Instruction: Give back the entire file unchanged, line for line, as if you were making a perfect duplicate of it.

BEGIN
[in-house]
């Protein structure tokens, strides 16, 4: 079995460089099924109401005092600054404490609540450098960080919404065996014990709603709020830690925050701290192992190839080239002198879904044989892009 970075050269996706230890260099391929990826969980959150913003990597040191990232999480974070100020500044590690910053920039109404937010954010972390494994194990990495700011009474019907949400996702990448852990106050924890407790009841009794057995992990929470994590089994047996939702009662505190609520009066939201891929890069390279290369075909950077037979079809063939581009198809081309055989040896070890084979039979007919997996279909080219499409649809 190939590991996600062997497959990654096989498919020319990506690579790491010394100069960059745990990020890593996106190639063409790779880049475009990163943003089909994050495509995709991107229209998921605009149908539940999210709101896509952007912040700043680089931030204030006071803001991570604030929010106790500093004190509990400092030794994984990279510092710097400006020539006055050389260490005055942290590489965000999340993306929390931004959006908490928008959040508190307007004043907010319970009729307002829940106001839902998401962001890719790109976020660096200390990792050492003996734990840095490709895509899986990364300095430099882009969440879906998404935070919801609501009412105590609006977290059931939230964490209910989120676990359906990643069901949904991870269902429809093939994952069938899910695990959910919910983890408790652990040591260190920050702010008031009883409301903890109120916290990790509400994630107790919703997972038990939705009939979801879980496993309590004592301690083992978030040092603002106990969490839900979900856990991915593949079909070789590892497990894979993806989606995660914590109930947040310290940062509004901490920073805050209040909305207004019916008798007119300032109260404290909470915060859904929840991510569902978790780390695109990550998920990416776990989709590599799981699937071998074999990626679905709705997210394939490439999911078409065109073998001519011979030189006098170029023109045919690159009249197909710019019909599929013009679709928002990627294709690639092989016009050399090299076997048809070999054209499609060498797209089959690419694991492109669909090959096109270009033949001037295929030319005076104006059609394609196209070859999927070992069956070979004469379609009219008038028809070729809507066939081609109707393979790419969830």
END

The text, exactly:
[in-house]
């Protein structure tokens, strides 16, 4: 079995460089099924109401005092600054404490609540450098960080919404065996014990709603709020830690925050701290192992190839080239002198879904044989892009 970075050269996706230890260099391929990826969980959150913003990597040191990232999480974070100020500044590690910053920039109404937010954010972390494994194990990495700011009474019907949400996702990448852990106050924890407790009841009794057995992990929470994590089994047996939702009662505190609520009066939201891929890069390279290369075909950077037979079809063939581009198809081309055989040896070890084979039979007919997996279909080219499409649809 190939590991996600062997497959990654096989498919020319990506690579790491010394100069960059745990990020890593996106190639063409790779880049475009990163943003089909994050495509995709991107229209998921605009149908539940999210709101896509952007912040700043680089931030204030006071803001991570604030929010106790500093004190509990400092030794994984990279510092710097400006020539006055050389260490005055942290590489965000999340993306929390931004959006908490928008959040508190307007004043907010319970009729307002829940106001839902998401962001890719790109976020660096200390990792050492003996734990840095490709895509899986990364300095430099882009969440879906998404935070919801609501009412105590609006977290059931939230964490209910989120676990359906990643069901949904991870269902429809093939994952069938899910695990959910919910983890408790652990040591260190920050702010008031009883409301903890109120916290990790509400994630107790919703997972038990939705009939979801879980496993309590004592301690083992978030040092603002106990969490839900979900856990991915593949079909070789590892497990894979993806989606995660914590109930947040310290940062509004901490920073805050209040909305207004019916008798007119300032109260404290909470915060859904929840991510569902978790780390695109990550998920990416776990989709590599799981699937071998074999990626679905709705997210394939490439999911078409065109073998001519011979030189006098170029023109045919690159009249197909710019019909599929013009679709928002990627294709690639092989016009050399090299076997048809070999054209499609060498797209089959690419694991492109669909090959096109270009033949001037295929030319005076104006059609394609196209070859999927070992069956070979004469379609009219008038028809070729809507066939081609109707393979790419969830």